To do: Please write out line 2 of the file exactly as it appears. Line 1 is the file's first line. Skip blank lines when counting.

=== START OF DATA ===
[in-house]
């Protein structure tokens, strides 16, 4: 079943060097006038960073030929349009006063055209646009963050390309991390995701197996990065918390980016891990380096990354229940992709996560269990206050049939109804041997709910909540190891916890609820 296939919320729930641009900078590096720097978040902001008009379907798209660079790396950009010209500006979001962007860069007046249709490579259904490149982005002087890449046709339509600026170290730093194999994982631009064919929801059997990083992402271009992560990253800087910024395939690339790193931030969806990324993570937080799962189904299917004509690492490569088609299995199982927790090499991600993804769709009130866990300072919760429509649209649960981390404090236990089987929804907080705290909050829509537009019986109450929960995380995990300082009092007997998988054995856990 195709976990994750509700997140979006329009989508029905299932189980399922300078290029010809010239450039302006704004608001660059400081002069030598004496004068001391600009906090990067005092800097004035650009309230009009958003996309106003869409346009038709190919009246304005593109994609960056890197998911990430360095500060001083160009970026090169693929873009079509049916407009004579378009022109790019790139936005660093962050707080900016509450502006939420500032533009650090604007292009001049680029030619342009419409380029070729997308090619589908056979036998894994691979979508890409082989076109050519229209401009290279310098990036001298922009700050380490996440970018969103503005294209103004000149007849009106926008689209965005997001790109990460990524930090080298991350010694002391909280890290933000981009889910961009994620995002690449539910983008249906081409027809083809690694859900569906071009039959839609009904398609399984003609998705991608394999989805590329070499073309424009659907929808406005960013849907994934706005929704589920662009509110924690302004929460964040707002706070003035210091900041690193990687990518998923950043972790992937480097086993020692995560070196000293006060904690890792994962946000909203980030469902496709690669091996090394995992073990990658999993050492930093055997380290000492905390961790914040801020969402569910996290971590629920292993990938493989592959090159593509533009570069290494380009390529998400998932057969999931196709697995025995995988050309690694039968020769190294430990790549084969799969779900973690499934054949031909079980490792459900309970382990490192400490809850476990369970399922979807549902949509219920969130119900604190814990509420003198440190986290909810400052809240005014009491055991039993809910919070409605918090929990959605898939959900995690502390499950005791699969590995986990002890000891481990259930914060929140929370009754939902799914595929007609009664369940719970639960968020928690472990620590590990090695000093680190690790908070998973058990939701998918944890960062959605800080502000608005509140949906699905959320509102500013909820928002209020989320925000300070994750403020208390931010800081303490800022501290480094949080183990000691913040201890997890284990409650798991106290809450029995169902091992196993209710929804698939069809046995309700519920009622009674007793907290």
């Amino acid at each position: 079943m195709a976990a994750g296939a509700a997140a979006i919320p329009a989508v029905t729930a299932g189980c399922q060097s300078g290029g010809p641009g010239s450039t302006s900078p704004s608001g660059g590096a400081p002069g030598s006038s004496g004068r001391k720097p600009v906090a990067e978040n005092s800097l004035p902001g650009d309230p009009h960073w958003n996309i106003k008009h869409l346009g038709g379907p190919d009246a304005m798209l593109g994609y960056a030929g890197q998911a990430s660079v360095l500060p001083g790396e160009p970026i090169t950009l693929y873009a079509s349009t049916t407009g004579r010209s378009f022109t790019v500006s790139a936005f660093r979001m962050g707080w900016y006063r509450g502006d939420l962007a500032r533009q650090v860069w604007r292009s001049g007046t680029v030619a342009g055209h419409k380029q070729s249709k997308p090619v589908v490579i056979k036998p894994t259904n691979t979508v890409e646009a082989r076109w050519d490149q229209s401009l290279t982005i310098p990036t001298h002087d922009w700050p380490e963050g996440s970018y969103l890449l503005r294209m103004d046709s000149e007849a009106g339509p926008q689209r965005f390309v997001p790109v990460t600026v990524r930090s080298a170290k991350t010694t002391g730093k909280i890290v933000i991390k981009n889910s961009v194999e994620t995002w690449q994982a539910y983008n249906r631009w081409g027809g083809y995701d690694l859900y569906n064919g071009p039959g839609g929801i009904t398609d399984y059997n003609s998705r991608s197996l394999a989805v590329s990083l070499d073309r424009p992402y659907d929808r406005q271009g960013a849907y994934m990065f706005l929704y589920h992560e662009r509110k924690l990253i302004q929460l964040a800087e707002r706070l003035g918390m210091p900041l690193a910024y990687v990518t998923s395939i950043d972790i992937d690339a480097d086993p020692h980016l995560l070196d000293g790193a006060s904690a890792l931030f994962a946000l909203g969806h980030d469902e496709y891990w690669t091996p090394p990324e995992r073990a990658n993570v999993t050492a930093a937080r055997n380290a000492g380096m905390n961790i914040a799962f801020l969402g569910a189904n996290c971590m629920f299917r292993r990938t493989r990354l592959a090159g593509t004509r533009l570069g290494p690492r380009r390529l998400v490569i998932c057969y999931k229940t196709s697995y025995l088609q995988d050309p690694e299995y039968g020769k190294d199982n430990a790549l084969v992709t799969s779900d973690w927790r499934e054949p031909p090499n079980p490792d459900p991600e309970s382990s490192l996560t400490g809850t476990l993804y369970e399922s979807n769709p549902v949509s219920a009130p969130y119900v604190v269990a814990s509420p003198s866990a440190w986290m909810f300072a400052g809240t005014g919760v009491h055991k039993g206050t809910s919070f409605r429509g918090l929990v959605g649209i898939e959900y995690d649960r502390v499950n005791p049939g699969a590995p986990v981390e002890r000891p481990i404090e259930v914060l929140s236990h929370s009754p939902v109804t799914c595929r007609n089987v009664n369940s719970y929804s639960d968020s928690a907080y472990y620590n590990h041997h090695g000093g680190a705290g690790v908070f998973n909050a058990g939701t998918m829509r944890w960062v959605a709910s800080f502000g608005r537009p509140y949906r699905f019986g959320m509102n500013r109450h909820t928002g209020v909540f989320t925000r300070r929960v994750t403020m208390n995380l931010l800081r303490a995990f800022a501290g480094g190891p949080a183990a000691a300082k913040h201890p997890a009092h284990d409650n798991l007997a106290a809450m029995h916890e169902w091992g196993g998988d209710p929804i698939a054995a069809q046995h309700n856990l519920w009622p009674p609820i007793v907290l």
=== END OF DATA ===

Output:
């Protein structure tokens, strides 16, 4: 079943060097006038960073030929349009006063055209646009963050390309991390995701197996990065918390980016891990380096990354229940992709996560269990206050049939109804041997709910909540190891916890609820 296939919320729930641009900078590096720097978040902001008009379907798209660079790396950009010209500006979001962007860069007046249709490579259904490149982005002087890449046709339509600026170290730093194999994982631009064919929801059997990083992402271009992560990253800087910024395939690339790193931030969806990324993570937080799962189904299917004509690492490569088609299995199982927790090499991600993804769709009130866990300072919760429509649209649960981390404090236990089987929804907080705290909050829509537009019986109450929960995380995990300082009092007997998988054995856990 195709976990994750509700997140979006329009989508029905299932189980399922300078290029010809010239450039302006704004608001660059400081002069030598004496004068001391600009906090990067005092800097004035650009309230009009958003996309106003869409346009038709190919009246304005593109994609960056890197998911990430360095500060001083160009970026090169693929873009079509049916407009004579378009022109790019790139936005660093962050707080900016509450502006939420500032533009650090604007292009001049680029030619342009419409380029070729997308090619589908056979036998894994691979979508890409082989076109050519229209401009290279310098990036001298922009700050380490996440970018969103503005294209103004000149007849009106926008689209965005997001790109990460990524930090080298991350010694002391909280890290933000981009889910961009994620995002690449539910983008249906081409027809083809690694859900569906071009039959839609009904398609399984003609998705991608394999989805590329070499073309424009659907929808406005960013849907994934706005929704589920662009509110924690302004929460964040707002706070003035210091900041690193990687990518998923950043972790992937480097086993020692995560070196000293006060904690890792994962946000909203980030469902496709690669091996090394995992073990990658999993050492930093055997380290000492905390961790914040801020969402569910996290971590629920292993990938493989592959090159593509533009570069290494380009390529998400998932057969999931196709697995025995995988050309690694039968020769190294430990790549084969799969779900973690499934054949031909079980490792459900309970382990490192400490809850476990369970399922979807549902949509219920969130119900604190814990509420003198440190986290909810400052809240005014009491055991039993809910919070409605918090929990959605898939959900995690502390499950005791699969590995986990002890000891481990259930914060929140929370009754939902799914595929007609009664369940719970639960968020928690472990620590590990090695000093680190690790908070998973058990939701998918944890960062959605800080502000608005509140949906699905959320509102500013909820928002209020989320925000300070994750403020208390931010800081303490800022501290480094949080183990000691913040201890997890284990409650798991106290809450029995169902091992196993209710929804698939069809046995309700519920009622009674007793907290």